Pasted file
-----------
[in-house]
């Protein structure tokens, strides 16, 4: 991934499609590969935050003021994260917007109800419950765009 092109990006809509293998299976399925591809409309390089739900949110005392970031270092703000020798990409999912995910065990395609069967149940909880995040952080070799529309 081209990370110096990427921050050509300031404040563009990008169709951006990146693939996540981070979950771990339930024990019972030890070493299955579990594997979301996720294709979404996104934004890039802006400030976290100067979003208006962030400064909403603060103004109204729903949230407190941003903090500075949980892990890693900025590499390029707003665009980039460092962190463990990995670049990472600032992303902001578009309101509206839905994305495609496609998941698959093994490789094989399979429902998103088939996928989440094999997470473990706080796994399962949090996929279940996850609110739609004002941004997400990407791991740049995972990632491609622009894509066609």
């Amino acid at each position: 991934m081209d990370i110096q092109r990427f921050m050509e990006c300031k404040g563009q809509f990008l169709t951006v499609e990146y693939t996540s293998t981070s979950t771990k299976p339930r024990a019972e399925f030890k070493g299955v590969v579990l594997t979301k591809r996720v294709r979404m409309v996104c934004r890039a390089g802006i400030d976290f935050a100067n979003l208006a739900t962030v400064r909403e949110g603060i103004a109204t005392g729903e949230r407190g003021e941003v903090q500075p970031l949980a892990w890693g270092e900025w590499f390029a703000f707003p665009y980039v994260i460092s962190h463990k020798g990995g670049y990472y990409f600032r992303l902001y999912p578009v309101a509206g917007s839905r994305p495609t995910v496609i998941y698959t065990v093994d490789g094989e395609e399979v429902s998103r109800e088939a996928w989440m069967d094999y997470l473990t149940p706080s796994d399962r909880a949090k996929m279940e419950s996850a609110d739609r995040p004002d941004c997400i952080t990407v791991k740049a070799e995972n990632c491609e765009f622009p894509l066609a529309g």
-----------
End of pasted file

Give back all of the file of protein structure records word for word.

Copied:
[in-house]
């Protein structure tokens, strides 16, 4: 991934499609590969935050003021994260917007109800419950765009 092109990006809509293998299976399925591809409309390089739900949110005392970031270092703000020798990409999912995910065990395609069967149940909880995040952080070799529309 081209990370110096990427921050050509300031404040563009990008169709951006990146693939996540981070979950771990339930024990019972030890070493299955579990594997979301996720294709979404996104934004890039802006400030976290100067979003208006962030400064909403603060103004109204729903949230407190941003903090500075949980892990890693900025590499390029707003665009980039460092962190463990990995670049990472600032992303902001578009309101509206839905994305495609496609998941698959093994490789094989399979429902998103088939996928989440094999997470473990706080796994399962949090996929279940996850609110739609004002941004997400990407791991740049995972990632491609622009894509066609």
């Amino acid at each position: 991934m081209d990370i110096q092109r990427f921050m050509e990006c300031k404040g563009q809509f990008l169709t951006v499609e990146y693939t996540s293998t981070s979950t771990k299976p339930r024990a019972e399925f030890k070493g299955v590969v579990l594997t979301k591809r996720v294709r979404m409309v996104c934004r890039a390089g802006i400030d976290f935050a100067n979003l208006a739900t962030v400064r909403e949110g603060i103004a109204t005392g729903e949230r407190g003021e941003v903090q500075p970031l949980a892990w890693g270092e900025w590499f390029a703000f707003p665009y980039v994260i460092s962190h463990k020798g990995g670049y990472y990409f600032r992303l902001y999912p578009v309101a509206g917007s839905r994305p495609t995910v496609i998941y698959t065990v093994d490789g094989e395609e399979v429902s998103r109800e088939a996928w989440m069967d094999y997470l473990t149940p706080s796994d399962r909880a949090k996929m279940e419950s996850a609110d739609r995040p004002d941004c997400i952080t990407v791991k740049a070799e995972n990632c491609e765009f622009p894509l066609a529309g």